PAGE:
Gender Blending

Right, well I’ve been experimenting with putting together something decent to go with the magnificent new boots. I think I’m come up with something thats not half bad so I thought I’d release it onto the world.

As I posted before, I was trying to find a way to use the leggings I bought for the elf outfit in my general everyday wear, so I thought why not use them with some black shorts (they’re actually pretty close to hotpants, but shhhhh).

Combined with a black t-shirt maybe a black long cardigan (but I’m not so sure about it, comments please) and I think I have something that looks pretty good – and not too feminine either.

I’m actually quite pleased with this photo – as well as the outfit!

This picture shows off the boots quite nicely. I also put on a bit heavier eyeliner than I normally wear to try and link in my face with the blackness of the boots, t-shirt and shorts.

This one includes the cardigan too, I’m not so sure about it because it think it makes me look a bit top heavy as I seem have pretty thin legs, but comments are appreciated.

Have a great week.

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Awesome Androgyny

I’ve made several intimations in my postings on fashion that mens and womens clothing designs are getting closer and closer to each other. Yes folks, androgyny is in – but just what do I mean by that? What is androgyny?

Well the little dictionary on my mac says its ‘of indeterminate gender’, however dictionary definitions rarely capture the nuances of anything, let alone issues of sexuality, gender identification and definition. Therefore, I’m going to set the terms of reference for this particular post thus:

Clothing and style choices that introduce an element of ambiguity about ones gender.

Key here is ‘an element of’ – by this I meant that it doesn’t have to be crossdressing or an attempt to look entirely like the opposite gender, merely that a little bit of playfulness and fluidity is introduced into the equation.

Now there are people who identify themselves as androgynous on as their definition of themselves on the gender spectrum, if you’re interested in that then http://www.genderfork.com is a good place to start, but here we’re talking about the style choice only.

What has kicked off this post? Well its the news that Andrej Pejic was chosen as the model for a range of push-up bras for the dutch company Hema. Andrej Pejic is the one of the premier womens clothing models at the moment, fronting designers such as Jean-Paul Gaultier, and Marc Jacobs and he got much acclaim at the 2011 Paris shows. Yes – that wasn’t a typo. He. Andreij is a man.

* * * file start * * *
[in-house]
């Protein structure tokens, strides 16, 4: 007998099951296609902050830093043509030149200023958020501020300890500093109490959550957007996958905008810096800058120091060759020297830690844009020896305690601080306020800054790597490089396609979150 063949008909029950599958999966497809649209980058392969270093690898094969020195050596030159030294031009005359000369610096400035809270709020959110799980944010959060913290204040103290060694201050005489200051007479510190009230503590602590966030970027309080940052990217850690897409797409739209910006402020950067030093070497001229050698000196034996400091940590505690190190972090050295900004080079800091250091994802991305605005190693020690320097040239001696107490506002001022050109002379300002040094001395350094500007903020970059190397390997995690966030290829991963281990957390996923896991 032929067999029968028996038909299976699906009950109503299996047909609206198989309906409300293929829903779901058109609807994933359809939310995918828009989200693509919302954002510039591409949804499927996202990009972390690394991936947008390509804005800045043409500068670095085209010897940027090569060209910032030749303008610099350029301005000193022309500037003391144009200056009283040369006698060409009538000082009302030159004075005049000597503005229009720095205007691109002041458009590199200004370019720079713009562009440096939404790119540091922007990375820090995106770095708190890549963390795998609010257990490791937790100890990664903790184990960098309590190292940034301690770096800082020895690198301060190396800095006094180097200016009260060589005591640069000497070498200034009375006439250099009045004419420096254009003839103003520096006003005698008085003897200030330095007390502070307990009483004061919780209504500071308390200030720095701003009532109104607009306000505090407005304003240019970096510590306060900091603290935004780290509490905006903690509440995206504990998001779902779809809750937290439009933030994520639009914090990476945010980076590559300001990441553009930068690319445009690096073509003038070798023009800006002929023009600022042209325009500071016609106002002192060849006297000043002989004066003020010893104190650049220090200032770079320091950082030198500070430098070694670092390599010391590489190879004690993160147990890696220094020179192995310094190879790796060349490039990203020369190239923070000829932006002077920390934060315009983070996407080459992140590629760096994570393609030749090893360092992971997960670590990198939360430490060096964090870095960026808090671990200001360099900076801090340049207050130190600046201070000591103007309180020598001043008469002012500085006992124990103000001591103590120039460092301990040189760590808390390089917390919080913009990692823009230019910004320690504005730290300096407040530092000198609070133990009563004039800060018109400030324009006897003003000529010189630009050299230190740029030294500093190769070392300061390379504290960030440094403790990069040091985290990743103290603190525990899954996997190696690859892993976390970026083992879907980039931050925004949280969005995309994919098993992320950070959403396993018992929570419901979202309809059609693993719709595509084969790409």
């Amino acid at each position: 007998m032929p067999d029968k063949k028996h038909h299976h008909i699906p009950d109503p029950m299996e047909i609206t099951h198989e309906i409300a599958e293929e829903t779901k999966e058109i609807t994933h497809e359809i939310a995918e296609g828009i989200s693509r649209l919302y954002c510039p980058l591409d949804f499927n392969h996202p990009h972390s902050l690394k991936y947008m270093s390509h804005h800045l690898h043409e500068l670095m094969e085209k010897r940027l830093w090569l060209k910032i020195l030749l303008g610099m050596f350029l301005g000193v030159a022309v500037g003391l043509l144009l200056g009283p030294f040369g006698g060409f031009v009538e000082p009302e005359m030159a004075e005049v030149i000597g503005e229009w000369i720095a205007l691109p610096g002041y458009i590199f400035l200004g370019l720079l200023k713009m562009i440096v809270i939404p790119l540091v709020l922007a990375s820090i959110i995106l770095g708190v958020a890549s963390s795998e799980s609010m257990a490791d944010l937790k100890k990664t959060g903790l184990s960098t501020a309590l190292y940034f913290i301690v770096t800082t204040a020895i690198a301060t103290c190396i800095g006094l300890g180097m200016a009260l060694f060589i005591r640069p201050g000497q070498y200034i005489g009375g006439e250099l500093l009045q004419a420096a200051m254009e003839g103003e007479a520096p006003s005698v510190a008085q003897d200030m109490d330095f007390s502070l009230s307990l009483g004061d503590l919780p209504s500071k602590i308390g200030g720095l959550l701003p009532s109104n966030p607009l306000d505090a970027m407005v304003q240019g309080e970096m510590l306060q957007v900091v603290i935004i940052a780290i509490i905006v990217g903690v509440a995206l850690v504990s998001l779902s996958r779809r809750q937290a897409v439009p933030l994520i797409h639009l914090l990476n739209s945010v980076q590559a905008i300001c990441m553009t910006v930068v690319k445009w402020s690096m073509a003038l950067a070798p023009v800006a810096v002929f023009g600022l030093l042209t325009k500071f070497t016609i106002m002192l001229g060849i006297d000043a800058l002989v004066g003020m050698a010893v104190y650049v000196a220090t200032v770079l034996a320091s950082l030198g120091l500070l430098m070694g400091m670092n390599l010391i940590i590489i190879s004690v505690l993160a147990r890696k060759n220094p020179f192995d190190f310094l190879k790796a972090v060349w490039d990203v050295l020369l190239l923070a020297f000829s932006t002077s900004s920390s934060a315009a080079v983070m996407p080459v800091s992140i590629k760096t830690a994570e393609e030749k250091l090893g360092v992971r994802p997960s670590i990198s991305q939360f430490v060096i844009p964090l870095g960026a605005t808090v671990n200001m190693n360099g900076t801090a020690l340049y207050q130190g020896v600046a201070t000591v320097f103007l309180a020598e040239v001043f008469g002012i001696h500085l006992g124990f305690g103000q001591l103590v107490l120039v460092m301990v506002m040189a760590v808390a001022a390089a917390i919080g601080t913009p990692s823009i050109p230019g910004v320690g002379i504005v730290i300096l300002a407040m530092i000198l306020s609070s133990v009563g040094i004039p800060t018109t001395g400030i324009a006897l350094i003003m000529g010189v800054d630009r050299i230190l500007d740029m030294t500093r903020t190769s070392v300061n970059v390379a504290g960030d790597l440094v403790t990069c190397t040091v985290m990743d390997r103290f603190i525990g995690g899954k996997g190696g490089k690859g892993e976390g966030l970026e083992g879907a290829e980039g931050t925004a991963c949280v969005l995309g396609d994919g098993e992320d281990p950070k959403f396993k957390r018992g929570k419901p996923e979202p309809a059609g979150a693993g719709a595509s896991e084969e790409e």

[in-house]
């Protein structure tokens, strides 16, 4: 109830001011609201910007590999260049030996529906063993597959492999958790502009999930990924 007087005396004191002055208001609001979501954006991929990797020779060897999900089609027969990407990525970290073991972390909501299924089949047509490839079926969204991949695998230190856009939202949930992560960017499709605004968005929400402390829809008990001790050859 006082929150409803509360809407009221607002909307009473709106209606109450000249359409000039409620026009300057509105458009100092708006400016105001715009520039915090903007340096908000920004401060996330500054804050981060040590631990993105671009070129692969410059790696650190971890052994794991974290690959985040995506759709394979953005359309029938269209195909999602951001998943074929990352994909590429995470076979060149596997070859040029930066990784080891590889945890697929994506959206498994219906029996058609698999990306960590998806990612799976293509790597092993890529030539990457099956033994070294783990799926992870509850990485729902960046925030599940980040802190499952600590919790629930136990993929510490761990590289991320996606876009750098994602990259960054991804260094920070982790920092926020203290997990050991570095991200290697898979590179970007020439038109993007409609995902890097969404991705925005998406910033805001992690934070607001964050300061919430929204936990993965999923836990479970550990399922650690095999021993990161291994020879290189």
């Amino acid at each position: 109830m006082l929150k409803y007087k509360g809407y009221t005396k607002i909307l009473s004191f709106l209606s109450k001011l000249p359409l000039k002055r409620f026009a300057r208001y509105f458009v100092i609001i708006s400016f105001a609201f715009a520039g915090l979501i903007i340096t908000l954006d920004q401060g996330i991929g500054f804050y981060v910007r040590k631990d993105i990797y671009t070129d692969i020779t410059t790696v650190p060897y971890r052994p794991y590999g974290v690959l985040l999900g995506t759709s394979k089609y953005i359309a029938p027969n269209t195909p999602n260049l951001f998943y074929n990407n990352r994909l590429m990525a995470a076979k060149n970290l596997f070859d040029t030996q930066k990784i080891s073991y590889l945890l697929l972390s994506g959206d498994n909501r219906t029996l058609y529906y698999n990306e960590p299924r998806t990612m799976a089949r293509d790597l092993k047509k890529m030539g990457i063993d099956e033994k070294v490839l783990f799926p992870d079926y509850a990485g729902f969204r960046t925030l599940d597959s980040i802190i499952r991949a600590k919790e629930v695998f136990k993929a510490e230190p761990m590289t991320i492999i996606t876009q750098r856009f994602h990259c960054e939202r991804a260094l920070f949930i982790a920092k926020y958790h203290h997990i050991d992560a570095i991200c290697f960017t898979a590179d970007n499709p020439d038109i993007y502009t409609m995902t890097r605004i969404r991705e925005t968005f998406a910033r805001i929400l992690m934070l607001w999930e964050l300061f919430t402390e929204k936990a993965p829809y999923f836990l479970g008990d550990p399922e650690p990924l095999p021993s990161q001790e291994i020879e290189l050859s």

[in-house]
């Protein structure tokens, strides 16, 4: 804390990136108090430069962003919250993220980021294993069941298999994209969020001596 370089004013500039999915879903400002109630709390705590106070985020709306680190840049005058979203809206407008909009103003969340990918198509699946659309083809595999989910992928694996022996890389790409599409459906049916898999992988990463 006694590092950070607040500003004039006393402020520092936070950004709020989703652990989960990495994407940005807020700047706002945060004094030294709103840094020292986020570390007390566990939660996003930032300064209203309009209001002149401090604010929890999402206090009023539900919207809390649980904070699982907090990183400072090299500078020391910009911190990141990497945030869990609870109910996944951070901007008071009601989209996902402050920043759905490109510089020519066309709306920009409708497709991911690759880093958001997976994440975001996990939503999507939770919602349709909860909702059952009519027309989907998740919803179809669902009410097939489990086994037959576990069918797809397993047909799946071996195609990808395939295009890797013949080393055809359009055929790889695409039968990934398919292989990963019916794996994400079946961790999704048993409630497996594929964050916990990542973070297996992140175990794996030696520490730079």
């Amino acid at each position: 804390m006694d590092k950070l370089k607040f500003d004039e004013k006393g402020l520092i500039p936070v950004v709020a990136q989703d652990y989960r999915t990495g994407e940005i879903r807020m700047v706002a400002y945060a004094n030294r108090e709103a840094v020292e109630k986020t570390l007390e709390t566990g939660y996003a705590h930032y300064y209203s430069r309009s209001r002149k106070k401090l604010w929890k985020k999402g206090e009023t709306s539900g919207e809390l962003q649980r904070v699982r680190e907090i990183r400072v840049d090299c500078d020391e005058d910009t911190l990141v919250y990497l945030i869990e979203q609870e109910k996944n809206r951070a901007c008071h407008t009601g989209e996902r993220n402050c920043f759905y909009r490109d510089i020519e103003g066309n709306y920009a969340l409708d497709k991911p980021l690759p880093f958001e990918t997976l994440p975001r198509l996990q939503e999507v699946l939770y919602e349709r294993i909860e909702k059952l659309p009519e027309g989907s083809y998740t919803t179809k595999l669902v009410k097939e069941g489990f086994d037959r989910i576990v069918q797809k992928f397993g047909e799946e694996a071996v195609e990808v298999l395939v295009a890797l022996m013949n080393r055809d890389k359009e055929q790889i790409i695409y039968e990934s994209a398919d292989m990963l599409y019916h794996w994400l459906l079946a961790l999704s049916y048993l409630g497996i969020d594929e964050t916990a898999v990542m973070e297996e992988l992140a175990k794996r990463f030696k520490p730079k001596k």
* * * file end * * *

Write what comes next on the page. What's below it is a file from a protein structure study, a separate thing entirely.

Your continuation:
This is fine, but it highlights one particular issue – designers are designing womens clothes that look their best then modelled by a man. Now Andreij Pejic is a particularly feminine looking man, but he is not a transexual, he has had no surgery or augmentation and therefore the clothes he models are designed to fit a shape that is unobtainable (and probably undesirable) for the vast majority of women. This is a giant signifier of the gradual unification of mens and womens clothing trends.

Now obviously this is at the most extreme end of the trend – but the same phenomenon can be seen right down at the consumer end of the market – most noticeable to me recently was outerwear or coats. I needed one, so I was searching through the usual haunts of Topman/Shop, River Island and the like and here are some examples of some strikingly androgynous styles…from relatively mainstream retailers…

Check out all the gold buttons, the sharp shoulders and the slight pinching at the waist, not to mention the belt. This is a pretty feminine coat, but not so much so that it looks like an womans coat, but it could be…

And here is the other side of the coin, this one being from Topshop – a womanswear retailer.

Womens fashion has always been better at integrating more masculine styles into ostensibly quite feminine clothes. For example:

At first glance this is clearly womens clothing, but have a look at those shoes – they not dainty, they’re big and stompy and an adaptable of mens office shoes in terms of the stitching detail. The dress too, its straight, with very little flare or embellishment, and bag looks like something a Doctor would have carried around in the 1950’s.

Look back up at the t-shirt. Looks like a mans t-shirt, but again a closer look reveals a dropped neckline, which is way more common on womens tops, its relatively long, and the sleeves are pretty short.

The perception therefore of whether something is ostensibly masculine depends largely on the model, and thus this is the key to androgynous fashion: it would probably look good on either gender.

Is this just a British thing? Let me know what you think.

Nail Polish

So as a man you want to move in the fashionable and colourful world of coloured nails?

Up until this point its generally accepted convention that guys (with plenty of self-confidence) can use black, brown or very dark blue. But what if you want to stand out a bit more and take it to the next level?

There’s hundreds of colours available but my experience suggests that they’re generally all high-gloss. The problem with this is that glossiness makes it look like you’ve put loads of effort into it, it looks to manicured, too perfect.

As with most styles for men, its all about looking like you spent 30 seconds on something (when in reality you know you’ve just spent longer in the bathroom than your girlfriend – much to her chagrin).

The solution?

This….

It turns high gloss nail varnish into a dull matt finish that makes it look a bit like you used a felt tip pen. Cool. Only £1.50 too.